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Is Whole Life Insurance a good investment?

I keep reading that Whole Life Insurance is a bad investment. Can someone elaborate? What Life Insurance is suitable?


Answers and Comments

Richard Stumpf
August 12, 2020

Are you asking about life insurance or investments?  All life insurance is a bad investment, from an investment point of view.  You would be better off sticking to traditional investment vehicles, stocks, mutual funds, etc.  But from an insurance perspective, the more important question is what is your goal for the insurance.  If you are looking for the biggest bang for the buck (young family needing protection), then you use term.  If you are looking estate planning, then you use whole life or universal life for the set lifetime premiums.  Yes, some insurance policies have "investment" capabilities, and even tax advantages, but they are only appropriate if you have all your other insurance and investment needs taken care of first.

Robert Bell
August 27, 2020

Having a Whole or Ordinary Life Policy would be considered a very very conservative investment. It would be similar to owning gold. You may not earn as much as other investments but it is safe and your cash value (if you take it) is tax free. If you are needing life coverage and want to build a retirement fund I would suggest another type of life policy. A knowledgeable adviser will understand what you are searching for if the adviser reads this paragraph.  

Terrence Wittman
October 19, 2020

As the 2 people above have saiad, there are many different types of "Life Insurance". Are you asking about "Whole" or "Permanent" Life Insurance? Also, to say Permanent Life is a "Bad" investment is simply not true, if set up correctly. If it was so bad, why do the wealthy own a ton of it?! Since there is so much to discuss, if you still need help, please reach out to me and we can connect and I can work with you on the proper plan. 

Gary LoDuca
Gary LoDuca
October 22, 2020

If you're looking for life insurance protection and growth of cash value, not really.  We offer an alternative that combines a specialized Index Universal Life (IUL) policy that minimizes death benefit and is funded up to maximum limit to avoid creating MEC.  A client commits to fund 5 annual payments ($20,000 annual minimum) that is combined with 75% match funding from non-recourse bank financing.  It's available to individuals who under age 65, in reasonable health and have at least $100,000 in annual income.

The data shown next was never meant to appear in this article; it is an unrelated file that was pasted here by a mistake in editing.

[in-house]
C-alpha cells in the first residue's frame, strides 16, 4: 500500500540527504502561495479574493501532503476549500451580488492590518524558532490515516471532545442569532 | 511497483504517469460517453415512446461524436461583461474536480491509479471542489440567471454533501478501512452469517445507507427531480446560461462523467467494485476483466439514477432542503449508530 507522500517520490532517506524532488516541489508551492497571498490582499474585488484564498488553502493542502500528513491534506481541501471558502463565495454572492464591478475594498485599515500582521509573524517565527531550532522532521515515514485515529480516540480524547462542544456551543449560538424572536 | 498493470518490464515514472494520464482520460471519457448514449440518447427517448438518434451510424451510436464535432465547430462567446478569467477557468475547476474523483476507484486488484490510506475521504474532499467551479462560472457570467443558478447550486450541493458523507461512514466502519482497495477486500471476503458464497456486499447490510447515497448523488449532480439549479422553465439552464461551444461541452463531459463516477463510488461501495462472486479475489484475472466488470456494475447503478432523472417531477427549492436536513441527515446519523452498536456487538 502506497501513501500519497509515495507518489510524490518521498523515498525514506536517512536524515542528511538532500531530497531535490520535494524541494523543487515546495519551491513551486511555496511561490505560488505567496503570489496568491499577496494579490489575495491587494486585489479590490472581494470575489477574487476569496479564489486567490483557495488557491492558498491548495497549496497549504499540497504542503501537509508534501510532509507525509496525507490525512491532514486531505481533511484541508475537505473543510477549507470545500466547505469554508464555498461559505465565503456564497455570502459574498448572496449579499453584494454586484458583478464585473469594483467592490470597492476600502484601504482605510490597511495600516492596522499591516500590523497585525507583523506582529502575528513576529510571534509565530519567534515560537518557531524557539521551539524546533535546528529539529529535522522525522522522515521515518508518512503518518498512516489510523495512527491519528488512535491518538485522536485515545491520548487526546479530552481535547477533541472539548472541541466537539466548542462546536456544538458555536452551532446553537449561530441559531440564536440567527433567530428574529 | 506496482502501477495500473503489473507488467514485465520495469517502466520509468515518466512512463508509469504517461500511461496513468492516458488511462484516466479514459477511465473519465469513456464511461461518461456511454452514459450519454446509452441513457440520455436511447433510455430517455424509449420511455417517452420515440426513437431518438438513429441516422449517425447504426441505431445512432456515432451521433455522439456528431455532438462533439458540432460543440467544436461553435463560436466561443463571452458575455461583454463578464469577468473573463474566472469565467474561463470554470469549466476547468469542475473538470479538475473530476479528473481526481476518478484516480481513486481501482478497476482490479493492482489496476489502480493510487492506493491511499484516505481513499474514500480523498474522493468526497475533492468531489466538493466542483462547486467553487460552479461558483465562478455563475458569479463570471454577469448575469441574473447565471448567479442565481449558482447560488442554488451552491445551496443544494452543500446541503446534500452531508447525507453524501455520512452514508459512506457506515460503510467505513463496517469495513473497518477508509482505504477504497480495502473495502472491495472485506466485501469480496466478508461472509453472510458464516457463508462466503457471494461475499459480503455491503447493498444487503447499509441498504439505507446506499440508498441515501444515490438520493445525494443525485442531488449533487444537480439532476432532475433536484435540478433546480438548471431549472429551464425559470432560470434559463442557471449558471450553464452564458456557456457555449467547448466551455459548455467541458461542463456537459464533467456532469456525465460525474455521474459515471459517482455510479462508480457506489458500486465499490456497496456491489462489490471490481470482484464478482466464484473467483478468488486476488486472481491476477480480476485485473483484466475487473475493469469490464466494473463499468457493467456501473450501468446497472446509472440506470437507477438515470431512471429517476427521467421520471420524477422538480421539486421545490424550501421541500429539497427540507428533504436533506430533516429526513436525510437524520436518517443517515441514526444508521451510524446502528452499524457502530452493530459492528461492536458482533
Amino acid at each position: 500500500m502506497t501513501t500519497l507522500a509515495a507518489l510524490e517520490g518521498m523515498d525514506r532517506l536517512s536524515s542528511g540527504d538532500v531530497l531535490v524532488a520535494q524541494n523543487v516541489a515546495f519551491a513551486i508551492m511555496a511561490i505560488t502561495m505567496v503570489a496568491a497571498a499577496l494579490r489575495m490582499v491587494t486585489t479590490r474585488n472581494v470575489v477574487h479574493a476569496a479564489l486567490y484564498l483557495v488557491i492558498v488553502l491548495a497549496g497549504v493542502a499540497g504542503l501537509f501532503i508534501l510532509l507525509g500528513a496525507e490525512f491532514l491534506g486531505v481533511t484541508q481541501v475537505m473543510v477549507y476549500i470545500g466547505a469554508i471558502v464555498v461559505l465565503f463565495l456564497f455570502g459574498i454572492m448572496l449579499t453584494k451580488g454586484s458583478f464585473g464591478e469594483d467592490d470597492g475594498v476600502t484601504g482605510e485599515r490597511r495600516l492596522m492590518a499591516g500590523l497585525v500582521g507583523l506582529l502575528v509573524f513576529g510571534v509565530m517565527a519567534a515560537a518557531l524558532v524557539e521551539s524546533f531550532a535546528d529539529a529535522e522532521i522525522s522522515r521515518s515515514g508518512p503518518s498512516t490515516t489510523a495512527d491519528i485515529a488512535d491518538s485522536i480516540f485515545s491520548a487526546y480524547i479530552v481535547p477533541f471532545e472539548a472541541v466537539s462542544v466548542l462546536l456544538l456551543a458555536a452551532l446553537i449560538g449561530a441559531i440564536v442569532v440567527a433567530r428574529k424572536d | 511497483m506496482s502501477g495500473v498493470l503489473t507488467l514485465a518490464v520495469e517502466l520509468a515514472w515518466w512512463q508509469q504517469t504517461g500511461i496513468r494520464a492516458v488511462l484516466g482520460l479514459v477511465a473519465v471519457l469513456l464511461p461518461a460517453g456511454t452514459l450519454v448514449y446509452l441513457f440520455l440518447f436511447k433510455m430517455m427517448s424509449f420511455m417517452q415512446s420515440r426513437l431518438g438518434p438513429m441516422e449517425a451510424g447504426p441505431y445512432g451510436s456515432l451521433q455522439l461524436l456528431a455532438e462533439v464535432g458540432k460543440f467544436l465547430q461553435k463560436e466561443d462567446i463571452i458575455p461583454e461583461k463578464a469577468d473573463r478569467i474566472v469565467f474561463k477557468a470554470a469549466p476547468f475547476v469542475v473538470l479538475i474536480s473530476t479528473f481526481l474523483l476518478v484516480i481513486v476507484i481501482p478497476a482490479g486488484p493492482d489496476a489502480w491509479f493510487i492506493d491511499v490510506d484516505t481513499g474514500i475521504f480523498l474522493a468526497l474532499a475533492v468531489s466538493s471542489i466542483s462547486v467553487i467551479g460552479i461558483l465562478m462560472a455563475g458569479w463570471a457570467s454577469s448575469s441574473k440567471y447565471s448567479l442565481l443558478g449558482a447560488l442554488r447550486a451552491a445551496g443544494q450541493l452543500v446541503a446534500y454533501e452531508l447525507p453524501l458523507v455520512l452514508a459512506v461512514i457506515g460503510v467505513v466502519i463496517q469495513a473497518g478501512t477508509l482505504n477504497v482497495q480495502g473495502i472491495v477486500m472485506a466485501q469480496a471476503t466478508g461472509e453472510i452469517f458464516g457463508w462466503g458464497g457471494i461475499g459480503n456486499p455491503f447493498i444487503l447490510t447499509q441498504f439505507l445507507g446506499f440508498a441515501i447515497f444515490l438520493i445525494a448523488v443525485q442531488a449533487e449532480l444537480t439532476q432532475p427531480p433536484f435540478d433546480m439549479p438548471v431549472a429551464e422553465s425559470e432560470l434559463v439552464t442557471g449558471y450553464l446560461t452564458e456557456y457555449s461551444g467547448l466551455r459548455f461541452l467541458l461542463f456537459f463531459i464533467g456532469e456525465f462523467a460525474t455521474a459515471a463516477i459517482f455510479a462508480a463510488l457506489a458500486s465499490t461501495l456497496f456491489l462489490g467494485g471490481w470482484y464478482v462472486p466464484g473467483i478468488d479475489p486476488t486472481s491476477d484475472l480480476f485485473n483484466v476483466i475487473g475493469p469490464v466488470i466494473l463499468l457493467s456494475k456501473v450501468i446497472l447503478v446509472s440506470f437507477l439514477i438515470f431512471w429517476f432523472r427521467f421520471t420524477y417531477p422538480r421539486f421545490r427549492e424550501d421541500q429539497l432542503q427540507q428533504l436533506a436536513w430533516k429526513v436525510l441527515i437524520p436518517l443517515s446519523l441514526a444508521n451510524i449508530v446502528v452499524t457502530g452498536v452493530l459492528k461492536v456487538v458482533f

An example would be, 45 male in good health who funds $25,000 for 5 years ($125,000 total contributions) gets $1,037,440 initial death benefit and has opportunity to create $56,158 per year in tax-free income (from policy loans) starting age 65 through age 90. 

We have a simple online calculator that is available to run your own calculations if you'd like to see what is possible.  Contact our office and I can explain how simple it is to run.    

Todd Anderson
Todd Anderson
October 22, 2020

It looks like my peers are doing a really great job of confusing the issue and question.  First off whole life is not an investment.  It's life insurance.  The entire premise of life insurance is to buy you time.  Time to pay of bills, build businesses or accumulate.  If you have enough time, you can accomplish all of these things.  If you end up on the front of a Mack truck and you still want some of these goals to come true, that's when insurance proceeds walk in to help pay those bills.  The question of what type of insurance is really as simple as how long is it going to take you reach your other goals and would you like to buy some dollars at a discount to make sure they regardless of whether you're around to see it.

Jonathan Eleser
October 23, 2020

Hello, so there are different ways to answer the question. I'm assuming you are referring to using Whole Life as a means of accumulation of wealth though. With that in mind, it is not an investment at all. I'm saying this with the same reasoning as why the IRS does not tax dividends on life insurance policies. The accumulation and payout of life insurance dividends is quite literally "a partial refund of over funded premiums". Any growth of cash value balance is merely the result of over paying for the policy and the amortization adjusted interest credited to the account is below inflation. 

If you want growth, they are quite possibly the most expensive and least useful tools out there. If you want security in your investments, there are far more efficient and prudent tools. 

 

Let me know if you have any further questions. 


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